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Infighting Leads To More Questions About Ritz's Authority

courtesy photo

Kindergarten teacher Twyla Flint is worried.

"We’ve been hearing about the discourse, the difficulties that they’ve been having through, you know, television and news reports over the last several months," she says.

Flint could be describing Congress. But she’s actually talking about a more local group: Indiana’s State Board of Education.

The group has a lot of influence over what happens in her classroom so Flint went to watch the Board meeting last Wednesday like it was some kind of traveling sideshow.

But, in her defense, it was pretty dramatic. Sitting only feet away from one another, Superintendent Glenda Ritz and board member Dan Elsener continually sparred for control of the floor.

“Dan…Dan…You just went on a long tirade, I just want to say a couple of things," Ritz interjected.

Elsener snapped back: "I’m aware what I did, and you may have your say here in a moment, because we haven’t gotten to the appeal…So we’re going to get to speak, or is that overruled?”

Flint says although it can be interesting to see the interplay between the members, she really just wishes they could get to work.  

"Personally, I just want to teach, I just want to teach my children. That’s one of the main things all of the bickering takes away from, just us wanting to educate the children," Flint says.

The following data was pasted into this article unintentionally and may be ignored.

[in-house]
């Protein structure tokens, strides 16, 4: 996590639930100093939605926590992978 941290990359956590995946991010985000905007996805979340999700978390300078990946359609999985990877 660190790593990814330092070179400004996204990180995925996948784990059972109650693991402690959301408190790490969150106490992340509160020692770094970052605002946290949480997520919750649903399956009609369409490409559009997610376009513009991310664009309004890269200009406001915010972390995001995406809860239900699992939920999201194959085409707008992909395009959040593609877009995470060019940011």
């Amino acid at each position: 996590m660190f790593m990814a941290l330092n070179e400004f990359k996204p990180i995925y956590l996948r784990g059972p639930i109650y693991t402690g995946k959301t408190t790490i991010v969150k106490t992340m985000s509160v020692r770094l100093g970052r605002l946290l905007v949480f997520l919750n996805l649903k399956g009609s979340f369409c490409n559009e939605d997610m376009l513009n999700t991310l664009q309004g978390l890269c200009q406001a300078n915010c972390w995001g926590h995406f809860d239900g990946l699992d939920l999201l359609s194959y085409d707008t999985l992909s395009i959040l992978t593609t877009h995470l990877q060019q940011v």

Ritz, a Democrat, chairs the board, which is comprised of members all appointed by either current Governor Mike Pence or his predecessor Mitch Daniels – both Republicans.   The two sides have struggled to get along since Ritz was elected.

Political undercurrents play a big part in the latest friction, stemming from questions about power: who has it, how much, and under what circumstances.

"I think a lot of the airwaves is getting somewhat polluted with the contention between the two, and that’s not the focus and that’s not where it needs to be," says Seria Walton, a middle school math teacher at Andrew Academy in Indianapolis. She’s concerned she and her colleagues don’t know what direction to go on the new state academic standards Indiana created in April.

The Department of Education just released curriculum guides for those standards last month. And that new test teachers will have to use? The DOE still hasn’t decided exactly what that will look like.

The clock is ticking as teachers only have a few more weeks before school starts again in August.

Even some board members say enough is enough.  Sarah O’Brien says it’s time to get back to business.

"At the end of the day, we’re all working towards one big goal," O'Brien says. "So, it is my hope that while there might be conflicting personalities, that we can all find a way to work through that and actually get those things done that need to be in place to improve education across the state."

As far as the actual rulings that came out of Wednesday’s meeting- a resolution to involve the board more in future decisions around the state’s No Child Left Behind waiver passed. Details on exactly how the board will be involved aren’t clear.  

The board also moved to create a subcommittee that will take a closer look at board rules and procedures. Superintendent Ritz will appoint the members of that committee prior to the board’s next meeting in August.

Topics that didn’t get much play -- to the dismay of many teachers -- the standards and the tests they’ll be using next year.